Early screenings, ID cards provide more options for autism community
Watertown Daily Times - 9/6/2018
Sept. 06--ALBANY -- Two pieces of legislation were signed into law last week to create better services for the autism community, socially and medically.
The first bill, sponsored by Assemblyman Angelo L. Santabarbara and Sen. Robert G. Ortt, will mandate earlier screening for autism spectrum disorder.
Of the 1 in 59 children nationwide with autism spectrum disorder, most are not diagnosed until 3 years-old or later due to a lack of consistent screening practices at pediatric offices nationwide. However, it's possible to detect the disorder as early as 18 months before symptoms even begin, according to the American Academy of Pediatrics. After the academy published practice guidelines recommending screening at the 18- and 24-month marks earlier this year, strides were made by the state to put them into effect.
Mr. Santabarbara, who has a 16-year-old son with autism, has been vocal in his time as an assemblyman about the importance of early screening. The first years of a child's life are critical for speech, speech therapy and language development, he said, so without the proper services and screenings, how the child communicates verbally can be severely impacted.
The second -- and more controversial -- bill, sponsored by Mr. Santabarbara and Sen. Pamela Helming, will create an optional, standardized identification card for individuals with a developmental disability. The card would include information about the person's diagnosis, as well as an emergency contact number and address.
Ideally, the ID card will be able to help vulnerable individuals convey important information to first responders in the event of an emergency or during an interaction with law enforcement.
Mr. Santabarbara noted an incident in Arizona last year, where a police officer forcibly restrained an autistic 14-year-old playing with a piece of string in a public park. The officer slammed him against a tree and pinned him to the ground, believing his repetitive behavior was a sign of drug use. It actually was known in the autism community as self-stimulation -- or "stimming" -- a common behavior involving repetitive movements or sounds that help individuals with developmental disorders cope with their surroundings.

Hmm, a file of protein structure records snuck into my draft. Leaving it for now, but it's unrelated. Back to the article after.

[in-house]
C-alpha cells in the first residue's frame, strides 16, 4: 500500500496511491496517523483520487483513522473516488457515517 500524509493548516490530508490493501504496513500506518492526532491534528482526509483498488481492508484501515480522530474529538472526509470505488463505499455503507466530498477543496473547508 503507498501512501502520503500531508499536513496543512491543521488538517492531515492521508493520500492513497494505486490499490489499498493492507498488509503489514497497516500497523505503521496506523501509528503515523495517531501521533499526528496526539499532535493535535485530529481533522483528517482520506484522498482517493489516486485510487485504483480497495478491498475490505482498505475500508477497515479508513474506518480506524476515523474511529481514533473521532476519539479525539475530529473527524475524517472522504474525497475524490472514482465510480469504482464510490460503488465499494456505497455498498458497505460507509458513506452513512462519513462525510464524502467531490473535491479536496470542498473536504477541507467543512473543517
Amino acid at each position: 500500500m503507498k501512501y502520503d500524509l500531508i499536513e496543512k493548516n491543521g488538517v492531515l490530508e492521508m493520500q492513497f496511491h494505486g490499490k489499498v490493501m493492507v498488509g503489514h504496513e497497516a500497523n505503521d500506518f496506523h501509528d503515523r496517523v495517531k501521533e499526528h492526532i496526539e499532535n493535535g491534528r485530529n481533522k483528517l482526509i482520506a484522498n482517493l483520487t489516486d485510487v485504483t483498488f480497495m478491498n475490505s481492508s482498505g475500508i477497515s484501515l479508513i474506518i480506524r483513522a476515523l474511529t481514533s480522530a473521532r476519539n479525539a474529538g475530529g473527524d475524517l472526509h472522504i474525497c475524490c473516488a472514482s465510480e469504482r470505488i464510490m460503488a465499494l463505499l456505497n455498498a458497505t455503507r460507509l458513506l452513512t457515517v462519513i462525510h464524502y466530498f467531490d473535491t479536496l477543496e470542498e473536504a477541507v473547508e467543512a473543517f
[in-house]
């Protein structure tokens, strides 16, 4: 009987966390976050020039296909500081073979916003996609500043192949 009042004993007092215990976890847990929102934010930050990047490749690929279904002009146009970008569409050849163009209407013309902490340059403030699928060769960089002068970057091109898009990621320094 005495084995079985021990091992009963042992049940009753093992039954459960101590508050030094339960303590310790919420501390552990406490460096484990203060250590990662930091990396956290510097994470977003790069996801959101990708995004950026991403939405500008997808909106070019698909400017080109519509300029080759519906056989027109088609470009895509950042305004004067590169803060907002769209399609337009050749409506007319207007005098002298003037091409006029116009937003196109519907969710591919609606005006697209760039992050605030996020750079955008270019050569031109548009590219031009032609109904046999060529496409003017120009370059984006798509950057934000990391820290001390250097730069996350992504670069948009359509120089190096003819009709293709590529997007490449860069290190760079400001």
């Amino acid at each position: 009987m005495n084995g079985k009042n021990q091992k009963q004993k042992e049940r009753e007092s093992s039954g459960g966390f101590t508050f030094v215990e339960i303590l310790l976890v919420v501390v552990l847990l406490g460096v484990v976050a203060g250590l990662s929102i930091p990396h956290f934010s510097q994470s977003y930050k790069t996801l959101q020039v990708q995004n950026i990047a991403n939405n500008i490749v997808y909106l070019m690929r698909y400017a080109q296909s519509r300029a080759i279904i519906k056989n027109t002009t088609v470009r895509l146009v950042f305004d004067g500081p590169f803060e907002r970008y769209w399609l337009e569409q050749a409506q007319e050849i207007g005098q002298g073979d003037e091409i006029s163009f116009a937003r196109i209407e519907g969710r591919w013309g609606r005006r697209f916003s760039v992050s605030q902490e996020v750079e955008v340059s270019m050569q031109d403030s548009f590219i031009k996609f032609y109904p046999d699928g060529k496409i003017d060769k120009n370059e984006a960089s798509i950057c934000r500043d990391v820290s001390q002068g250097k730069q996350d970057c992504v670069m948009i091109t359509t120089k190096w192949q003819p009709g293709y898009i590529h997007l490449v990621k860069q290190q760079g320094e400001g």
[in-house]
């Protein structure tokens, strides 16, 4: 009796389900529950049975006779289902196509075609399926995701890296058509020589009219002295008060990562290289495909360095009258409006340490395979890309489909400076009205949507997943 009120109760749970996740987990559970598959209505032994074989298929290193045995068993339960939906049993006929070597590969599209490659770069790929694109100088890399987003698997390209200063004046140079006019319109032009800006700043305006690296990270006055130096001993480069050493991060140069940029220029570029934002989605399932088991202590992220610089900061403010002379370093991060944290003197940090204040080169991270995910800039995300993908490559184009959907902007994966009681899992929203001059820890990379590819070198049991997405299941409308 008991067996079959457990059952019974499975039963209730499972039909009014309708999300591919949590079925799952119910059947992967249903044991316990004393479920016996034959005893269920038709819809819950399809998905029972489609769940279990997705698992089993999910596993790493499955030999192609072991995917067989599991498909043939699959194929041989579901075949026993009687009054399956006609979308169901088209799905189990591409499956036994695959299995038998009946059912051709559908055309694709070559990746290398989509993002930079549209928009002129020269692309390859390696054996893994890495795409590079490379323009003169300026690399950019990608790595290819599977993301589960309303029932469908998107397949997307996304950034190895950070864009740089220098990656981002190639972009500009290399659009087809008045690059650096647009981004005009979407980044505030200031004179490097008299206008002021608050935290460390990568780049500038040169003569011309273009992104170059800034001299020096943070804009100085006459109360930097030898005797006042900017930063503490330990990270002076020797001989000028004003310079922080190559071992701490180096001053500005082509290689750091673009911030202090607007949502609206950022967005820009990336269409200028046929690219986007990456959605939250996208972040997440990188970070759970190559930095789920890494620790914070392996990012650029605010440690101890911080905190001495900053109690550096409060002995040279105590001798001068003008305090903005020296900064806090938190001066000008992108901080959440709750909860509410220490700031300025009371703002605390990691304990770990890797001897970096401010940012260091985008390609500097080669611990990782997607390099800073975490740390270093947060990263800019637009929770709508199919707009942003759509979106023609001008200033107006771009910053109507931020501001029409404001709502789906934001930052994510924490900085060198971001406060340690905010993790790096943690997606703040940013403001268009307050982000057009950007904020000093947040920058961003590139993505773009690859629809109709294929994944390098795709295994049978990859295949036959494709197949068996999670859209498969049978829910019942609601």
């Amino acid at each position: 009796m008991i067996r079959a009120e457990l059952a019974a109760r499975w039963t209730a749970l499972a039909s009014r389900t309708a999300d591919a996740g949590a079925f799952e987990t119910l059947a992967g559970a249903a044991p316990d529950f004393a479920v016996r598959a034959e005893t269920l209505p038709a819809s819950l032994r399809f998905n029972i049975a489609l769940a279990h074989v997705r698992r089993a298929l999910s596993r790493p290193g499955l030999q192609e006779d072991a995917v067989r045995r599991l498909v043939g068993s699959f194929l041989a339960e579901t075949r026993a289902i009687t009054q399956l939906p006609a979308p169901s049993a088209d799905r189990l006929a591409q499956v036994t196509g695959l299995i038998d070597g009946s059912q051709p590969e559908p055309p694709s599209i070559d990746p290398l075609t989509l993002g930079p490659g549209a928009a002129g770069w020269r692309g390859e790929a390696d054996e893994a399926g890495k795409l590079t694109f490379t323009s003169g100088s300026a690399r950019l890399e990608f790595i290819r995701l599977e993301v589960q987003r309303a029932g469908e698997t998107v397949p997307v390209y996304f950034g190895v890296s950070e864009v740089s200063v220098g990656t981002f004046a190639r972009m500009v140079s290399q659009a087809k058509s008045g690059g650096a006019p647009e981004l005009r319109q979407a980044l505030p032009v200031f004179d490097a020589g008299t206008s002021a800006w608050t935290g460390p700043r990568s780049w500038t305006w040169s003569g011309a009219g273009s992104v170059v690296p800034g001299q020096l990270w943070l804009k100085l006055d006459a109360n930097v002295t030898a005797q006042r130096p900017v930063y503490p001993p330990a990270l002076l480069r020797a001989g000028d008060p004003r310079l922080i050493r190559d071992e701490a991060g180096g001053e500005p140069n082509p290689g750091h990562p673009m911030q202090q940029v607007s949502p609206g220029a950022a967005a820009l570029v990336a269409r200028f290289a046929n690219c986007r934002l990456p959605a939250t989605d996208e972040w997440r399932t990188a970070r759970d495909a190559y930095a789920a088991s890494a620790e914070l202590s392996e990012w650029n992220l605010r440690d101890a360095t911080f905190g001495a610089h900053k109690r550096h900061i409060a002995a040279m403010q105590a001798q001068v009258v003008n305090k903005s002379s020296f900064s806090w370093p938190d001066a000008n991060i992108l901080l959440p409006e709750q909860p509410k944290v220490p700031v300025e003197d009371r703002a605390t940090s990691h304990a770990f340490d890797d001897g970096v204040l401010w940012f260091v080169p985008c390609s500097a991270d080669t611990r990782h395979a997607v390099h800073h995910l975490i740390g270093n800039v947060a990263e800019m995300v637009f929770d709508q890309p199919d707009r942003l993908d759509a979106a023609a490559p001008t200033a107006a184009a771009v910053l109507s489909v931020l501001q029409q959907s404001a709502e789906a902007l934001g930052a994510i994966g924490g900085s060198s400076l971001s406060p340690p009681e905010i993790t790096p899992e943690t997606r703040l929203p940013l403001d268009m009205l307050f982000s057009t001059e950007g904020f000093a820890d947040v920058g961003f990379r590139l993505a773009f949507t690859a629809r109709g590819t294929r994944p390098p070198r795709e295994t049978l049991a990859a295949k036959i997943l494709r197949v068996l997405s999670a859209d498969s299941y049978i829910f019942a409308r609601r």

The ID bill, Mr. Santabarbara said, will work with an earlier bill he sponsored to create a statewide program to train police officers and first responders in recognizing the signs of autism and how to properly respond.
Jennifer L. Sibley, a family peer advocate for the Northern Regional Center for Independent Living, said she feels the ID bill is unnecessary. As a mother of an autistic son, as well as an influence in the north country's autism community, she said the situation is not being handled correctly.
"I can't see what purpose it would serve other than to unnecessarily identify people with disabilities that don't need to be identified as such," she said. "I wonder why the parents are the ones who have to be responsible for defining their kids by their disability."
Mrs. Sibley added she currently has a SafeChild ID card, which is available to any child. Operation SafeChild of New York gives parents and guardians the option of having a free ID card with the child's photo, birthdate, hair and eye color, age, height and weight, gender and their fingerprints. There is also an option on the back of the card to add notes about your child.
On her son's card, Mrs. Sibley said she wrote down he may not answer questions in an emergency situation.
Even with the earlier bill to train law enforcement, Mrs. Sibley said the responsibility for these situations should not be put back on the parents.
"My son loves carrying around sticks, Legos and toy cars, and the way he holds them sometimes in a high-stress situation, is a police officer going to say 'Oh, he has a gun?' I don't know. I just don't know," she said.
For other parents, the ID card has a different purpose.
Kathy E. Robertson, a volunteer at the Northern New York Autism Foundation, said she thinks the new ID card could be ideal for adults with developmental disabilities.
Mrs. Robertson said many adults with developmental disorders, like her own daughter, do not have a driver's license, the most common form of photo identification. While passports are an option, or a non-driver's license issued by the DMV, those offices can be challenging for them to navigate.
"I haven't taken my daughter to the DMV because it's crowded and a long wait, which is just not an ideal situation for people with disabilities," she said.
While a person with a developmental disability may not use their picture ID card often, Mrs. Robertson said this at least creates a user-friendly opportunity for them.
"I think there are parents or individuals who wouldn't want it because they don't want to be identified as having an issue, but it's not mandatory so I don't see the problem with it," Mrs. Robertson said.
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